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A quick PPM question

  1. Oct 30, 2008 #1
    1. The problem statement, all variables and given/known data

    Calculate PPM of *Fluoride* in standard solution. NaF (dissolved in solution) = 1.0534g in 0.250L distilled water.

    2. Relevant equations

    PPM = Mol/L * g/mol * 1000

    3. The attempt at a solution

    C=n/V, n = m/M

    n = 1.0534/41.99 = 0.02509
    c = n/V = 0.02509/0.250 = 0.1M

    PPM = 0.1M * 41.99g/mol * 1000 = 4213.59PPM

    BUT! Sure that's the PPM of NaF in the solution, but to get the PPM of FLUORIDE do I need to divide it by 2? (NaF, 1:1 ratio) or do I use the mW of F in the PPM equation? (19 instead of 41.99)?

    Thanks for any help.
  2. jcsd
  3. Oct 30, 2008 #2


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    Staff: Mentor

    Dividing by two doesn't make sense - 0.1M solution of NaF is 0.1M in both Na+ and F-.
  4. Oct 31, 2008 #3
    Oh right! So the PPM of Fluoride still will be 4213.59?

    So it's like saying out of 50 cars you'll still only have 50 steering wheels?

    Do my calculations look ok?

  5. Oct 31, 2008 #4


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    Staff: Mentor

    No. ppm is mass per mass and mass of F- is different from mass of NaF.

    Yes, but it all depends on the question asked. If you are asked - how many steering wheels in 50 cars, there is 1 steering wheel in each car, so there are 50 steering wheels. But if you are asked - what part of the mass of 50 cars are their steering wheels - you cant say half of the mass of the cars (even if there are 50 cars and 50 steering wheels), because steering wheel is much lighter than the car. Same with NaF - 50 atoms of F per 50 molecules of NaF, but F is not half of the mass.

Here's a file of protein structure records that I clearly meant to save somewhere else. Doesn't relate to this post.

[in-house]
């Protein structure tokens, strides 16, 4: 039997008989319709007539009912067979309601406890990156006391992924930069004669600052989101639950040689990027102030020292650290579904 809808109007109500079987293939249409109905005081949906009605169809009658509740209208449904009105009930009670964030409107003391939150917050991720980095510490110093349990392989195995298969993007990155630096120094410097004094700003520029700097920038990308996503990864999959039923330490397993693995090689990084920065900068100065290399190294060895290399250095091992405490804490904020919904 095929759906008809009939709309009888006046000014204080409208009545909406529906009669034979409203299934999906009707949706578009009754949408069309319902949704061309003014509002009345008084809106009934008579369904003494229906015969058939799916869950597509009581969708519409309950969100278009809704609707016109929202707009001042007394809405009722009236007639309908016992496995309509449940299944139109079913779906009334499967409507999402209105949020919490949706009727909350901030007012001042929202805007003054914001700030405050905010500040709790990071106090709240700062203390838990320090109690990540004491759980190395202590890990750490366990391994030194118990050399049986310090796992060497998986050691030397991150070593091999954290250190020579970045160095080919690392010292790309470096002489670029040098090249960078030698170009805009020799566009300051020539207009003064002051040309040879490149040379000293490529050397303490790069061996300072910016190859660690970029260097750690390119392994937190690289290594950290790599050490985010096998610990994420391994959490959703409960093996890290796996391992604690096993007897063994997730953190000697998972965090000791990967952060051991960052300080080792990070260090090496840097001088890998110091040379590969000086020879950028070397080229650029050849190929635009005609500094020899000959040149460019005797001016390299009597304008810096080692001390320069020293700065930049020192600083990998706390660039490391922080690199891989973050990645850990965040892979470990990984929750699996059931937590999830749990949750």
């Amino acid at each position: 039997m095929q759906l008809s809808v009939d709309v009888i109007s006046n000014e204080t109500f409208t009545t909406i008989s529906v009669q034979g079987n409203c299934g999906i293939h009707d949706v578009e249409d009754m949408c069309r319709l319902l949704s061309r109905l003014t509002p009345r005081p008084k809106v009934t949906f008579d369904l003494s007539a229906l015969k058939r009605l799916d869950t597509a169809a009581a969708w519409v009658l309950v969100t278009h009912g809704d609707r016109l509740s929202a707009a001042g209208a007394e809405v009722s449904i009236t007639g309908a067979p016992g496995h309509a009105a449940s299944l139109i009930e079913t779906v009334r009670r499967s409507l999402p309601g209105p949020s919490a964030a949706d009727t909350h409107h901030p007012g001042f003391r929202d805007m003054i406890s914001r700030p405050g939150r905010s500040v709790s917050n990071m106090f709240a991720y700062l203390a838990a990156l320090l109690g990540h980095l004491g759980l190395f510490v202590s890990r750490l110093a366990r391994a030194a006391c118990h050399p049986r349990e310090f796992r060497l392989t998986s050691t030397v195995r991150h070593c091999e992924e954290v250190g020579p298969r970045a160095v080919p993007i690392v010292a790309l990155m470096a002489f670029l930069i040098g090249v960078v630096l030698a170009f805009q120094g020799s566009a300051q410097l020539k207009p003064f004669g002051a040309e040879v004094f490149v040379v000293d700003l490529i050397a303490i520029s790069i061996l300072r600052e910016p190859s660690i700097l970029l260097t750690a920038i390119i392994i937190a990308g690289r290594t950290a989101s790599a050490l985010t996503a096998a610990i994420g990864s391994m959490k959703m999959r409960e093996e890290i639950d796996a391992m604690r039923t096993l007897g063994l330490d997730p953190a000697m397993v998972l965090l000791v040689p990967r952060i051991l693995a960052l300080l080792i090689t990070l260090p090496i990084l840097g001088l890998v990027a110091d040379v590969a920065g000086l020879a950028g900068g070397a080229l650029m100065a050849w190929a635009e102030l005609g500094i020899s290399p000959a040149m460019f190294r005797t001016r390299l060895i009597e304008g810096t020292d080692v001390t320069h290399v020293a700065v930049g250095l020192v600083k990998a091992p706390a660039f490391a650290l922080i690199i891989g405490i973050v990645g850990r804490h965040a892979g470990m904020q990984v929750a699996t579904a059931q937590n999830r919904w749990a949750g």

6. Oct 31, 2008 #5
    Ah yeah I get what you mean. The question is asking to calculate the concentration of Fluoride in mg/L (PPM).

    I'm guessing this would lean to where the steering wheels mass is much less than the cars mass? So I need to use 19 (MW of F-) in the PPM equation?

    Since it's a 0.1M conc. of NaF (essentially 0.1M conc. of F also)?
  7. Oct 31, 2008 #6


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    Staff: Mentor

    Looks like you got it :smile:
  8. Oct 31, 2008 #7

    Just another thing, the answer came to be 1900ppm in 0.250L. I had to dilute it so that I took 0.01L from that solution and made it up to 0.1L. To find the ppm of the diluted solution is it as simple as dividing the ppm by 25? Because I took 1/25 of the solution?

    I'm not sure since PPM is mg/L, so it must be related to the volume somehow.

    Dividing 0.1M by 25 brings me to 0.004M and putting this into the PPM equation gives me 76ppm.
    Last edited: Oct 31, 2008
  9. Oct 31, 2008 #8


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    Staff: Mentor

    No. But you already know that.
  10. Oct 31, 2008 #9
    Lol thanks Borek :embarrassed:
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